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EPIA rebrands as SolarPower Europe

01 Jun 2015

European Photovoltaic Industry Association looks to future, 30 years after it was founded.

After 30 years representing its members’ interests as the European Photovoltaic Industry Association (EPIA), the trade organization and lobby group has voted to change its name to SolarPower Europe.

The rebrand follows several years of declining PV cell and module production among the continent’s former powerhouse producers, and a similar slowdown in deployments in key market Germany - despite the much lower cost of the technology compared with five years ago.

EPIA, which will officially launch under its new guise at next week’s InterSolar Europe trade show in Munich, said that members voted unanimously in favor of the change.

Its CEO James Watson said: “This is a true endorsement of a new era in the rapid evolution of solar power in Europe. Our organization has reached 30 years of age and the nature of our sector has fundamentally changed from where we were back then. The new brand reflects the growth and expansion of the scope of our organisation.”

While the center of gravity in PV manufacturing has shifted to China and Taiwan in recent years, sending former European giants such as Q-Cells into bankruptcy, the industry remains in a state of flux.

Major Chinese producer Yingli Solar was recently forced to issue a “going concern” warning to investors as a result of its hefty loans, while Hong Kong-listed Hanergy is the subject of an investigation following the recent crash of its stock price.

The disappearance of many European manufacturers – and EPIA members – means that the continent’s PV industry and premier association now look very different, and the EPIA switch reflects that change.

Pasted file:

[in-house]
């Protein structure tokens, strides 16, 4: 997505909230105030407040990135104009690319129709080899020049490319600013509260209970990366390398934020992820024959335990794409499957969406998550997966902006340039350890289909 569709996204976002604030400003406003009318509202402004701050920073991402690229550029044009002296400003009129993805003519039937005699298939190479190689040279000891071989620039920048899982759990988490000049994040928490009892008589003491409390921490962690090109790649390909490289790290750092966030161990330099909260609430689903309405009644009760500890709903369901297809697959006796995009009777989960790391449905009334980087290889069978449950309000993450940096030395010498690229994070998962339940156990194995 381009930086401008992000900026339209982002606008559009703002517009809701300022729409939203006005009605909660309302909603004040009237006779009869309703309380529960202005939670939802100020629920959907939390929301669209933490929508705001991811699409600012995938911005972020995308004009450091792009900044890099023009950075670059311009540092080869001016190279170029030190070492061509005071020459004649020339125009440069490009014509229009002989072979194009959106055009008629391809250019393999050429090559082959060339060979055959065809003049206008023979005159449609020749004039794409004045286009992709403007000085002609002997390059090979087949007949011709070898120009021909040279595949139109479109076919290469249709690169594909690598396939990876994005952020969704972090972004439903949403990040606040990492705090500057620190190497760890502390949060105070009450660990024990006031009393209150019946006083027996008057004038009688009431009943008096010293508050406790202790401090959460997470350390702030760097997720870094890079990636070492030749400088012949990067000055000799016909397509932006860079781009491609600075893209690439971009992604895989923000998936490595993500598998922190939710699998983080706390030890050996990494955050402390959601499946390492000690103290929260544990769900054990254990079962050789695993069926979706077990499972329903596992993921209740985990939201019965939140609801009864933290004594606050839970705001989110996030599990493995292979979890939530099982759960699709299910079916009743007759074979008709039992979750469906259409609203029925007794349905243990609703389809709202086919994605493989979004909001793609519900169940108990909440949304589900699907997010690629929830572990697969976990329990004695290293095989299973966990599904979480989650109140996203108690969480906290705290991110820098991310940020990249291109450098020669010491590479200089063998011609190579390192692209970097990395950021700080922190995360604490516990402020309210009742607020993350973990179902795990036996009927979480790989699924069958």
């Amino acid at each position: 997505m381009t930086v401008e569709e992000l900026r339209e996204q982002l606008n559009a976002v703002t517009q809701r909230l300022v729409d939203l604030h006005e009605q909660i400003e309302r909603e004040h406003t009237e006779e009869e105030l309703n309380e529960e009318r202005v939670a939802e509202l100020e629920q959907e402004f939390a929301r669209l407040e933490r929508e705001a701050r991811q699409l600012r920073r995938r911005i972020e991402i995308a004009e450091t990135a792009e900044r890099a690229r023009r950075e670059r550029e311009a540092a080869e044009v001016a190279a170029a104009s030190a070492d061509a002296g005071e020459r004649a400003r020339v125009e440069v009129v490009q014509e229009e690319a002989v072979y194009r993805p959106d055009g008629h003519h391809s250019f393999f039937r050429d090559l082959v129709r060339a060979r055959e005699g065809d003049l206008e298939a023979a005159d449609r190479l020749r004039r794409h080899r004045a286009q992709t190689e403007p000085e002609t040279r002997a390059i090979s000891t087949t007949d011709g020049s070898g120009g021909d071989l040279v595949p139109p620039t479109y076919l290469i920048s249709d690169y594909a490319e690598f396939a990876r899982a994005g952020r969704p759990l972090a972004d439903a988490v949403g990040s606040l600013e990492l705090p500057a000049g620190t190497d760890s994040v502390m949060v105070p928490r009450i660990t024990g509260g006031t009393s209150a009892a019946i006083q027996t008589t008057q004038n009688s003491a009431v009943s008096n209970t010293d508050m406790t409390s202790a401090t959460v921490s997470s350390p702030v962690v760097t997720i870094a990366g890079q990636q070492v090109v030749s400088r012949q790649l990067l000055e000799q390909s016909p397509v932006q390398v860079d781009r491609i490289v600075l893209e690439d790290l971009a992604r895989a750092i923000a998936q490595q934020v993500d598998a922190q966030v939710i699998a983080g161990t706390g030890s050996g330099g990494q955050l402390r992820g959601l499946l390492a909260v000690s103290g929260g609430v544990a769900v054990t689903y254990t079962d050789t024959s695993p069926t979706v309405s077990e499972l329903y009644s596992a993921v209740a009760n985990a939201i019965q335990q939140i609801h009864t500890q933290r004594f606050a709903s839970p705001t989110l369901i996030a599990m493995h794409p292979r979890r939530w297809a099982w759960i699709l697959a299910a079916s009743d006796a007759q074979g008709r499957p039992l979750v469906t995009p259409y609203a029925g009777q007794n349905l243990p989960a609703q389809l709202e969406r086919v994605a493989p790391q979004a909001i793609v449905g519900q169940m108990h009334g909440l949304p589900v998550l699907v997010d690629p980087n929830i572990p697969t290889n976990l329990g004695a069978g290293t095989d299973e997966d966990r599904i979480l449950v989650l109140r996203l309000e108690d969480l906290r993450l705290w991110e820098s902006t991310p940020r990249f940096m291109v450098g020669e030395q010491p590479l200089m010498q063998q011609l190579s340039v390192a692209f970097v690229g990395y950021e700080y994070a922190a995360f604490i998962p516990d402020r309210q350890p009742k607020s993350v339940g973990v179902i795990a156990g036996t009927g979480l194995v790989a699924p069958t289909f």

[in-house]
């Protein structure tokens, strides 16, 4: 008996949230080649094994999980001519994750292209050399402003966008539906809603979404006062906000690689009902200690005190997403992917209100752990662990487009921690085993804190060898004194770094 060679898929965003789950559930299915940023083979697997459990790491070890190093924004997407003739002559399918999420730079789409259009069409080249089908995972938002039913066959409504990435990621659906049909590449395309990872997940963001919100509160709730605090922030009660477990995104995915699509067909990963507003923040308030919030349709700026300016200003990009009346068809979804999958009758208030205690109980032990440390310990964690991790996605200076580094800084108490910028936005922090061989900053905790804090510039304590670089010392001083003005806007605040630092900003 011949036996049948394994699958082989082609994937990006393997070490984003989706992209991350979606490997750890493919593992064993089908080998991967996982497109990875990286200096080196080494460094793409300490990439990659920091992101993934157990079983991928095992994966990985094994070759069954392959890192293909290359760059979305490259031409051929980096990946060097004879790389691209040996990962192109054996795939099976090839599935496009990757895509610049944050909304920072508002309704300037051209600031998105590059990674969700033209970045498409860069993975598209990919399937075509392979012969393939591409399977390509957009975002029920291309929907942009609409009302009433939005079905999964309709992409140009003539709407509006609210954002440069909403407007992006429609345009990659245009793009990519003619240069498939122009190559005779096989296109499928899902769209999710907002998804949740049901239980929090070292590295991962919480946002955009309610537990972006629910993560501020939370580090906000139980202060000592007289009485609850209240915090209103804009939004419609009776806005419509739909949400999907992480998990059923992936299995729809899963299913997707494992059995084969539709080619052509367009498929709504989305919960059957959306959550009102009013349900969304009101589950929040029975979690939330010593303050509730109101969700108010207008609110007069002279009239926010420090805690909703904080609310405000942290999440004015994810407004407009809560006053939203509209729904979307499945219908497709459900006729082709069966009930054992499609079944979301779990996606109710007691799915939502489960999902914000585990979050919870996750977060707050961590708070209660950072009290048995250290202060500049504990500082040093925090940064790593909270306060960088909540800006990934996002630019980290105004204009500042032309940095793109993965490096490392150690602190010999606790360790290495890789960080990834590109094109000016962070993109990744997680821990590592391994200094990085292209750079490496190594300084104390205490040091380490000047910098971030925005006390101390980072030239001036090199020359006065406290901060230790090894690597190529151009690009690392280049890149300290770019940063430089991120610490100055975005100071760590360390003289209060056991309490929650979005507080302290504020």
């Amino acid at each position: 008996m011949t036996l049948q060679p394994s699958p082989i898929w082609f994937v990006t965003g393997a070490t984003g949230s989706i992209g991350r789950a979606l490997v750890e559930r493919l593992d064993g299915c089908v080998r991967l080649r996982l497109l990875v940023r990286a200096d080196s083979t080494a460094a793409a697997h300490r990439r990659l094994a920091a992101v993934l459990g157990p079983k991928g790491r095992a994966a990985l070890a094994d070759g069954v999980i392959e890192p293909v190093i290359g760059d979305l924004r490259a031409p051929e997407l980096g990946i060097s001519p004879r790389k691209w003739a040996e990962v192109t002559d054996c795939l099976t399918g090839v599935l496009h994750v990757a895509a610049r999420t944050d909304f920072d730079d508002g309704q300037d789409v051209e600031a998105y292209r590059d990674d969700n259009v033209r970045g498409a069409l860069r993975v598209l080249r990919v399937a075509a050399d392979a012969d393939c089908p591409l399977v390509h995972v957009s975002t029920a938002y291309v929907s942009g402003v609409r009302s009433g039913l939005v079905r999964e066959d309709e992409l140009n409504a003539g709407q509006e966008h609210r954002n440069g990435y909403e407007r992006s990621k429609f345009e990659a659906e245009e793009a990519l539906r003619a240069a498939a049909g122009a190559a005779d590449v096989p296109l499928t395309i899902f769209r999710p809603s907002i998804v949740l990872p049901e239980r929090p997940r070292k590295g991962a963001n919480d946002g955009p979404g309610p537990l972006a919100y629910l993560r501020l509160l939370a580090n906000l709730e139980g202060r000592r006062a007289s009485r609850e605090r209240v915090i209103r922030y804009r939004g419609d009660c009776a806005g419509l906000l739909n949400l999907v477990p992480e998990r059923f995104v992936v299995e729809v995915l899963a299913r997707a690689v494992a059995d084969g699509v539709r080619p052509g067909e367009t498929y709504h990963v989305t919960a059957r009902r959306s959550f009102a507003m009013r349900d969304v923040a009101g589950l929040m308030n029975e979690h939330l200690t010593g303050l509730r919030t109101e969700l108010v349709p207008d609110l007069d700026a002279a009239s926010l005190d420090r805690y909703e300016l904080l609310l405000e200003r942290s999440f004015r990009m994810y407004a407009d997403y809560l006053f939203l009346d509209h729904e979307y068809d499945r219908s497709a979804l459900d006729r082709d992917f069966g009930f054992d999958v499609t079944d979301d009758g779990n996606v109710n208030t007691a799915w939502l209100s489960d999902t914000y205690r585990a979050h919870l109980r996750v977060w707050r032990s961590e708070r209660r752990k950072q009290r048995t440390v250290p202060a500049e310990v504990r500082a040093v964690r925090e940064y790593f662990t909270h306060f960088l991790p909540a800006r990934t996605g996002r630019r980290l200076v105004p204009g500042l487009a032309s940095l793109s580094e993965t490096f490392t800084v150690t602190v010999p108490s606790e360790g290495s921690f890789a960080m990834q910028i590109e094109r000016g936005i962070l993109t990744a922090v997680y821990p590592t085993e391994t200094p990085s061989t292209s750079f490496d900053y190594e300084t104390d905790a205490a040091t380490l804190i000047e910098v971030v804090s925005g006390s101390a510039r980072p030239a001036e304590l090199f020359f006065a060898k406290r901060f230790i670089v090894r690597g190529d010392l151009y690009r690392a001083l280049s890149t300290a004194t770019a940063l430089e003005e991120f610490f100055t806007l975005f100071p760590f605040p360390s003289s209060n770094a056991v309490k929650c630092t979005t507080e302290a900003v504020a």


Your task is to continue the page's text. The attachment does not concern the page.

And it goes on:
Credible source
Despite those profound changes, EPIA remains an important and highly credible source of PV market information in particular – and is due to publish its latest findings and outlook at the Munich event.

Oliver Schaefer, president of the rebranded entity, said while announcing the result of the vote in Brussels: “I am delighted that we have taken this positive step to give our association a modern and future oriented brand.”

He pointed out that the new name reflects the fact that the organization now represents members throughout the solar power value chain.

Watson added: “SolarPower Europe reflects three clear aspects of who we are today: Solar – we cover the whole solar value chain through our members; Power - electricity is our business; Europe - our geographical home.”

The association adds that its ultimate vision is to ensure that solar energy is the leading contributor to Europe’s energy system.

That isn’t quite the case yet, and with PV deployments of only 7 GW across the continent in 2014 the European market has shrunk dramatically in the past couple of years – primarily as a result of Germany’s less generous support for the technology as it has become cheaper.

However, as EPIA has previously pointed out, over the past decade the annual PV market has multiplied by a factor of 40, from 1 GW in 2004 to 40 GW last year. “While 2014 set a new record for the solar power industry, 2015 may see the global value of the sector reaching the landmark of €100 billion,” suggest the association’s analysts.

And although deployments across the rest of the world now dominate market reports, Europe remains an important location for the development and demonstration of new PV technologies, with organic PV still a high-profile topic at the research level.

• Analysts from SolarPower Europe will present their latest forecasts for the industry on June 9th at the InterSolar Europe event.

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